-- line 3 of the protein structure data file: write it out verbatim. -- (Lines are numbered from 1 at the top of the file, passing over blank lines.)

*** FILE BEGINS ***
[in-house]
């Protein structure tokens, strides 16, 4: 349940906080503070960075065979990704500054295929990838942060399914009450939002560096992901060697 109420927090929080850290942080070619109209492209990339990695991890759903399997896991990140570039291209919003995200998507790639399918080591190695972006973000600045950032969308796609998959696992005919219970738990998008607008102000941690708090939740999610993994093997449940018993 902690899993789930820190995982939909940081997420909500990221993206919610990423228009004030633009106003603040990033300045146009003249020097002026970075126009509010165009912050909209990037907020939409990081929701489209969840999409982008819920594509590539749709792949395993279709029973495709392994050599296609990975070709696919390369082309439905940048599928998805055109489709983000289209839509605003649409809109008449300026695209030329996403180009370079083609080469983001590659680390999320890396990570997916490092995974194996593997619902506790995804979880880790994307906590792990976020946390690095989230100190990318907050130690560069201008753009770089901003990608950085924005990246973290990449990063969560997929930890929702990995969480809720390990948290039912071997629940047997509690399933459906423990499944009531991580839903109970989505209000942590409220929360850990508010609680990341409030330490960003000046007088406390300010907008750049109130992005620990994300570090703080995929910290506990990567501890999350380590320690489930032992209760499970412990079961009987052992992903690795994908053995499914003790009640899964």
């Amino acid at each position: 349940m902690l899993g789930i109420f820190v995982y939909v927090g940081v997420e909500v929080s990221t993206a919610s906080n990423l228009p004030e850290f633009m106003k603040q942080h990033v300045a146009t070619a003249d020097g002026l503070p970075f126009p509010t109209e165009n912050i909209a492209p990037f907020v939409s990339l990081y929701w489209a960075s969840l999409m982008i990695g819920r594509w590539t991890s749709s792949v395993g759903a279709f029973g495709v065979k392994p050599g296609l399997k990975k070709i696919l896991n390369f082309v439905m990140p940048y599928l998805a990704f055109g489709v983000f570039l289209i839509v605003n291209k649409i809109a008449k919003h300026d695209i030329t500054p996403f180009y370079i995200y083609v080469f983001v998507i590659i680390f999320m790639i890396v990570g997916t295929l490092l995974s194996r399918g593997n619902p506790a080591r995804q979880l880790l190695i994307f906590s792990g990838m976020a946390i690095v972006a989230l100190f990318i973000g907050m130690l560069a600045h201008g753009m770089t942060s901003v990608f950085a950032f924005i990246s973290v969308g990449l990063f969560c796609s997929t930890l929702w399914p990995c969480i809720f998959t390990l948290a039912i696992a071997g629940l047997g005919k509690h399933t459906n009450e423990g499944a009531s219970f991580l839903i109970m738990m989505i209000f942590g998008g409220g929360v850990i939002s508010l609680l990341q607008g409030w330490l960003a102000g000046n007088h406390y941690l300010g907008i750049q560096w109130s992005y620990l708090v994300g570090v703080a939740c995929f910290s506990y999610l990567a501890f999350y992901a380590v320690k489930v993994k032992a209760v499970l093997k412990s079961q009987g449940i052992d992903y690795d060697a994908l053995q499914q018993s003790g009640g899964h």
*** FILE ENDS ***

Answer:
């Amino acid at each position: 349940m902690l899993g789930i109420f820190v995982y939909v927090g940081v997420e909500v929080s990221t993206a919610s906080n990423l228009p004030e850290f633009m106003k603040q942080h990033v300045a146009t070619a003249d020097g002026l503070p970075f126009p509010t109209e165009n912050i909209a492209p990037f907020v939409s990339l990081y929701w489209a960075s969840l999409m982008i990695g819920r594509w590539t991890s749709s792949v395993g759903a279709f029973g495709v065979k392994p050599g296609l399997k990975k070709i696919l896991n390369f082309v439905m990140p940048y599928l998805a990704f055109g489709v983000f570039l289209i839509v605003n291209k649409i809109a008449k919003h300026d695209i030329t500054p996403f180009y370079i995200y083609v080469f983001v998507i590659i680390f999320m790639i890396v990570g997916t295929l490092l995974s194996r399918g593997n619902p506790a080591r995804q979880l880790l190695i994307f906590s792990g990838m976020a946390i690095v972006a989230l100190f990318i973000g907050m130690l560069a600045h201008g753009m770089t942060s901003v990608f950085a950032f924005i990246s973290v969308g990449l990063f969560c796609s997929t930890l929702w399914p990995c969480i809720f998959t390990l948290a039912i696992a071997g629940l047997g005919k509690h399933t459906n009450e423990g499944a009531s219970f991580l839903i109970m738990m989505i209000f942590g998008g409220g929360v850990i939002s508010l609680l990341q607008g409030w330490l960003a102000g000046n007088h406390y941690l300010g907008i750049q560096w109130s992005y620990l708090v994300g570090v703080a939740c995929f910290s506990y999610l990567a501890f999350y992901a380590v320690k489930v993994k032992a209760v499970l093997k412990s079961q009987g449940i052992d992903y690795d060697a994908l053995q499914q018993s003790g009640g899964h």